Health tips for seniors and their caregivers during COVID-19


Risk of becoming severely ill from COVID-19 symptoms increases with age. The U.S. Centers for Disease Control and Prevention (CDC) reports that 8 out of 10 deaths from COVID-19 have been among adults age 65 and older.

Learn more about why older adults, specifically those over the age of 60, are at an increased risk for complications from COVID-19. Plus, we offer strategies to keep seniors safe.

Why does the coronavirus impact the elderly to a greater degree?

Older people are more likely to be living with a chronic illness that puts them at risk for COVID-19 complications. But the immune system changes that occur with age also explain the increased risk:

First-line defenses: (white blood cells)

Leukocytes, or white blood cells, are your body’s first line of defense against germs. They usually act quickly to destroy the invaders (within the first few hours or minutes). Then they pass the battle plans to the second-line defenders (T cells). But with age, that hand-off becomes less effective:

  • The first-line defenders aren’t as good at communicating as when they were younger. They deliver less articulate instructions, so the confused second-line defenders respond less swiftly.
  • With age, the first-line defenders also seem to more slowly relinquish control to the T cells. They continue the fight and, in the process, produce an inflammatory response that causes acute respiratory distress syndrome (ARDS). ARDS is a common complication of COVID-19.

Second-line defenders: (B and T cells)

The second-line of defenders are T cells that produce virus-destroying compounds. But as you age, your body produces fewer T cells. That means fewer soldiers to deal with new enemies, like the novel coronavirus.

The second-line defense also includes B cells that produce antibodies. As we age, the B cells aren’t as efficient at producing antibodies (just as older machinery doesn’t run as efficiently as the latest model).

The decline of B and T cells due to age could also impact “immune memory.” Research suggests that seniors who have survived COVID-19 may not be as protected if they are exposed in the future.

How older adults can stay healthy during the COVID-19 pandemic

Like everyone, older Americans must practice physical distancing. Only leave your home for essential supplies and stay at least 6 feet from others to minimize contact. But isolation isn’t healthy, so use technology to stay connected.

Other wellness tips include:

  • Use telemedicine to stay in touch with your provider if you aren’t feeling well.
  • Stock up on medications and supplies. Experts recommend you have up to three months of prescription medicines and two weeks’ worth of food and other essential staples.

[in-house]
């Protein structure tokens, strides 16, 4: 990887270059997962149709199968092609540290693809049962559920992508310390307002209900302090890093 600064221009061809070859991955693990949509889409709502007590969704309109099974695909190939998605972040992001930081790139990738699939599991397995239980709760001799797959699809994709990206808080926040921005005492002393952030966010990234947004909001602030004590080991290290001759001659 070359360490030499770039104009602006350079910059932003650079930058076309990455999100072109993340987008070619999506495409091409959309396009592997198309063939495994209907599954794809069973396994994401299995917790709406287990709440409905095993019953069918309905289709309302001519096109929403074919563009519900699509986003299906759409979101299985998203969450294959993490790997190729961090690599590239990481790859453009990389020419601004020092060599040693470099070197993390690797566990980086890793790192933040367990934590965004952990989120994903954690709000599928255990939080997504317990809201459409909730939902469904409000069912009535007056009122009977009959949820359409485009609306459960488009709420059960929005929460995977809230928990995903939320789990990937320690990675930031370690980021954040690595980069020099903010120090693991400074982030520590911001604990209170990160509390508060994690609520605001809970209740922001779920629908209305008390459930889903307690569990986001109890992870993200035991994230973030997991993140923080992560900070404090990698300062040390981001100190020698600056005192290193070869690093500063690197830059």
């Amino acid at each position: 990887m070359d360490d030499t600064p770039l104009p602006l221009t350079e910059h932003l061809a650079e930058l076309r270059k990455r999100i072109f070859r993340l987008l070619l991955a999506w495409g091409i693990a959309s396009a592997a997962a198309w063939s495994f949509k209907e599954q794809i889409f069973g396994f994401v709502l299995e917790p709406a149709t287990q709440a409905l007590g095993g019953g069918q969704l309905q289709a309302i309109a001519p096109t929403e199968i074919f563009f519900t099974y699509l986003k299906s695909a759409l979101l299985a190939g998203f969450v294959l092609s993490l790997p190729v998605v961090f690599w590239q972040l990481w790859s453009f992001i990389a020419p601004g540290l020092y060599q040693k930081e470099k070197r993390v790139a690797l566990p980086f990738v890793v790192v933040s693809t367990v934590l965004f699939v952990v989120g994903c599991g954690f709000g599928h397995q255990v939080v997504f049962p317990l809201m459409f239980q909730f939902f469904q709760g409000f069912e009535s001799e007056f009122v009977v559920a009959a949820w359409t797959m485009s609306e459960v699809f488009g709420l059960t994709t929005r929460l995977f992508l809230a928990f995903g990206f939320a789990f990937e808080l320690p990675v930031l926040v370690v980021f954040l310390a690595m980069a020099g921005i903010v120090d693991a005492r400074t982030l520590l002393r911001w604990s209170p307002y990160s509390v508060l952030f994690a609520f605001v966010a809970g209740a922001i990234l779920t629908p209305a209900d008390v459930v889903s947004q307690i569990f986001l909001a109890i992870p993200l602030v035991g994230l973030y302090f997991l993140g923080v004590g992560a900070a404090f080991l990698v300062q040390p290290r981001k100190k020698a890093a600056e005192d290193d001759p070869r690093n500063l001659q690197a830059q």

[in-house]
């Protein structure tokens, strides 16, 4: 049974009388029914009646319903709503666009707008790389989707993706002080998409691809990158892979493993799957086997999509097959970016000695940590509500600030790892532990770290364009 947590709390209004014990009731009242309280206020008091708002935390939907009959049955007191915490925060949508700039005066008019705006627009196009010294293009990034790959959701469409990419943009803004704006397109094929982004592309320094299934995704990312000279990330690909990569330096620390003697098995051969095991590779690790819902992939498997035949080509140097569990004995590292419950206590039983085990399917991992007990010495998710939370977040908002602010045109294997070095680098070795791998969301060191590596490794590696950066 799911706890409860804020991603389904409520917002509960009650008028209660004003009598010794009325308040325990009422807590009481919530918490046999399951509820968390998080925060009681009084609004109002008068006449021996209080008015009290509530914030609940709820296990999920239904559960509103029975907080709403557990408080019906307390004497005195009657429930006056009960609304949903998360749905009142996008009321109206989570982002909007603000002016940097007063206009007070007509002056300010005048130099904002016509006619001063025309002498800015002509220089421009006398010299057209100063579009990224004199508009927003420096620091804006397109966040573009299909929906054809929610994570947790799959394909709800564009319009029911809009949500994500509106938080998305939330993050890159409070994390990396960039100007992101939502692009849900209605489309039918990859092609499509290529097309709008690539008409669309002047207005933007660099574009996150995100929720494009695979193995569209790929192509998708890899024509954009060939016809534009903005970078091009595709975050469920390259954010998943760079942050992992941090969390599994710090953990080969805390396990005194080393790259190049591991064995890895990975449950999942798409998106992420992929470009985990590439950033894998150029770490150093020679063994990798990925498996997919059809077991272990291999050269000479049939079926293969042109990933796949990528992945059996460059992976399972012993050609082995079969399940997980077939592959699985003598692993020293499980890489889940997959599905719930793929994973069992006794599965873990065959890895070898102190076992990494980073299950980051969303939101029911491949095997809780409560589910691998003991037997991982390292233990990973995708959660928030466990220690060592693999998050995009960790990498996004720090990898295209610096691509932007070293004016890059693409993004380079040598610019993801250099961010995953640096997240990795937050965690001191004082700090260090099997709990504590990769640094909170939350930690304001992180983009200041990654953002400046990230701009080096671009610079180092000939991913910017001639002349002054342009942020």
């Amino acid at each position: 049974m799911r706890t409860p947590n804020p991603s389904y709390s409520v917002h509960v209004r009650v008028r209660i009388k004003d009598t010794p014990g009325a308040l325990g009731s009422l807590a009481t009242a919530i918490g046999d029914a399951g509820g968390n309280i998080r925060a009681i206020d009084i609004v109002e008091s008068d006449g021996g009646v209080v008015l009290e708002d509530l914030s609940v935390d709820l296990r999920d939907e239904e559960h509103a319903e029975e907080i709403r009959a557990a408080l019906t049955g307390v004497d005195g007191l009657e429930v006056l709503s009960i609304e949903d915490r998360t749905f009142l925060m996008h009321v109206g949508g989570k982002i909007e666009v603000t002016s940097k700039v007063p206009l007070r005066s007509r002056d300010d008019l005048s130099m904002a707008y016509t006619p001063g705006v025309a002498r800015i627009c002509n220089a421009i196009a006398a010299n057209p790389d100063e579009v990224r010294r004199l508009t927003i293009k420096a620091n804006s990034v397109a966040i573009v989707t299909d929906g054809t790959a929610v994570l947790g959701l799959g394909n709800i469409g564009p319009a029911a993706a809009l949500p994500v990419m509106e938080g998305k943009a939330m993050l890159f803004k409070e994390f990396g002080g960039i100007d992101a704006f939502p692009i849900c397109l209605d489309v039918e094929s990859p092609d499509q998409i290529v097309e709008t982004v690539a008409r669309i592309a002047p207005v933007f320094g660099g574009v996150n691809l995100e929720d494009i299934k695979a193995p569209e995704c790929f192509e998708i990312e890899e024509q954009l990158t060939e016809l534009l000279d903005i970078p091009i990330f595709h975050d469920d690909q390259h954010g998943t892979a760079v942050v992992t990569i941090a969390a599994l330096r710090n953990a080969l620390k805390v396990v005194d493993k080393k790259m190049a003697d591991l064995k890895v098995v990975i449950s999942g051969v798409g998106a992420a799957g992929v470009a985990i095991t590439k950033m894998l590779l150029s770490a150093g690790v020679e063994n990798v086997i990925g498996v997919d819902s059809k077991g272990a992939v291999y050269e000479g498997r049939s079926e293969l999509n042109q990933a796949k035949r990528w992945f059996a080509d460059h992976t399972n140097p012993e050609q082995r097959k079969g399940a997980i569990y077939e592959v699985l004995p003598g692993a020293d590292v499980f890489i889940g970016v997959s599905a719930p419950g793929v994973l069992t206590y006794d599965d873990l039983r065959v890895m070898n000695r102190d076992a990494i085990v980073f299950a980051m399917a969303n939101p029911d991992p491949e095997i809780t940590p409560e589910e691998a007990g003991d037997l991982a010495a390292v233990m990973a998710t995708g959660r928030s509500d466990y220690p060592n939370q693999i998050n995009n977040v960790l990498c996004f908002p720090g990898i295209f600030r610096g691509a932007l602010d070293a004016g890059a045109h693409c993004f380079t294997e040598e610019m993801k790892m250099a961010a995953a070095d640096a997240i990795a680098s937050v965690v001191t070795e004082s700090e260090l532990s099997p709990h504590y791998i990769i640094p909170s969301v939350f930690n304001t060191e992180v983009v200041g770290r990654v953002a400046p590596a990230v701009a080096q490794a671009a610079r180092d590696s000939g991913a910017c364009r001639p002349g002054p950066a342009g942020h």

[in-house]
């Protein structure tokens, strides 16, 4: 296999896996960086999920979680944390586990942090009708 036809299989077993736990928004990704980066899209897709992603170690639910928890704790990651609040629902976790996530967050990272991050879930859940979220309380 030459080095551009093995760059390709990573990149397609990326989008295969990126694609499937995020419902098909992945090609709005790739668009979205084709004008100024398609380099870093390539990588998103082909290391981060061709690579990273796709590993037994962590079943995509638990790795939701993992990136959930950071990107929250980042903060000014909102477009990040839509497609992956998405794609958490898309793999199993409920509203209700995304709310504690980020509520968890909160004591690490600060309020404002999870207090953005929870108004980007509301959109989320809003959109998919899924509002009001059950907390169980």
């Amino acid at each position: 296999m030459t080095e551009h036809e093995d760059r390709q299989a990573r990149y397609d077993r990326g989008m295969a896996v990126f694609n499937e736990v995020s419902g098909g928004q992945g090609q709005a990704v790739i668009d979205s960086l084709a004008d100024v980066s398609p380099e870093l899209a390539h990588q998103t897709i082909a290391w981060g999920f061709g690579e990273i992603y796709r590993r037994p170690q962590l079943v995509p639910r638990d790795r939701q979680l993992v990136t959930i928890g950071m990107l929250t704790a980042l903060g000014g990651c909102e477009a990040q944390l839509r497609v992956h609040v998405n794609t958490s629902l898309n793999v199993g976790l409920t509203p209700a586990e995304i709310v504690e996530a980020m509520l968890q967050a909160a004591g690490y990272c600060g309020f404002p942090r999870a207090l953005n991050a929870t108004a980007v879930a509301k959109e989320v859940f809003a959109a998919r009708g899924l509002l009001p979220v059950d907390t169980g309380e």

• Make sure you are vaccinated for influenza and pneumococcal disease.
  • Create a plan with caregivers should you get sick. Call 911 if you experience emergency warning signs such as difficulty breathing, severe chest pain or pressure, lightheadedness or extreme disorientation.
  • Incorporate coping strategies to reduce the anxiety and fear you might be feeling. Now is a great time to take on a hobby you’ve been putting off or learn something new.

Tips for caregivers

It is essential to designate a primary caregiver to be the only point of contact with seniors. That person should limit daily interactions to reduce risk of exposure to the coronavirus.

If you have an older adult living with you, limit his or her exposure to others by creating a single living zone. Limit contact with other household members and be sure not to share any personal items.

If your loved one is in an assisted living environment, you must respect the rules they have in place to keep all residents safe. Work with the facility to ensure you stay connected with your loved one when visitor restrictions are in place.

Protective actions that apply to all age groups

Staying safe starts with prevention — follow these necessary steps:

  • Wash your hands thoroughly for at least 20 seconds with soap and water. A hand sanitizer with 60% alcohol is an acceptable substitute.
  • Cover your mouth and nose when you sneeze or cough.
  • If you need to go out, wear a face mask.
  • Block entry points for germs by keeping your hands away from your eyes, nose and mouth.
  • Clean groceries, packages and all high-touch surfaces and high-use areas in your home with a disinfectant.

Stay up to date with coronavirus information from UCLA Health. Our new Chatbot is available to answer your questions or link you with a provider.

And, count on UCLA Geriatric Medicine for your care needs: U.S. News & World Report ranks us #4 in the nation.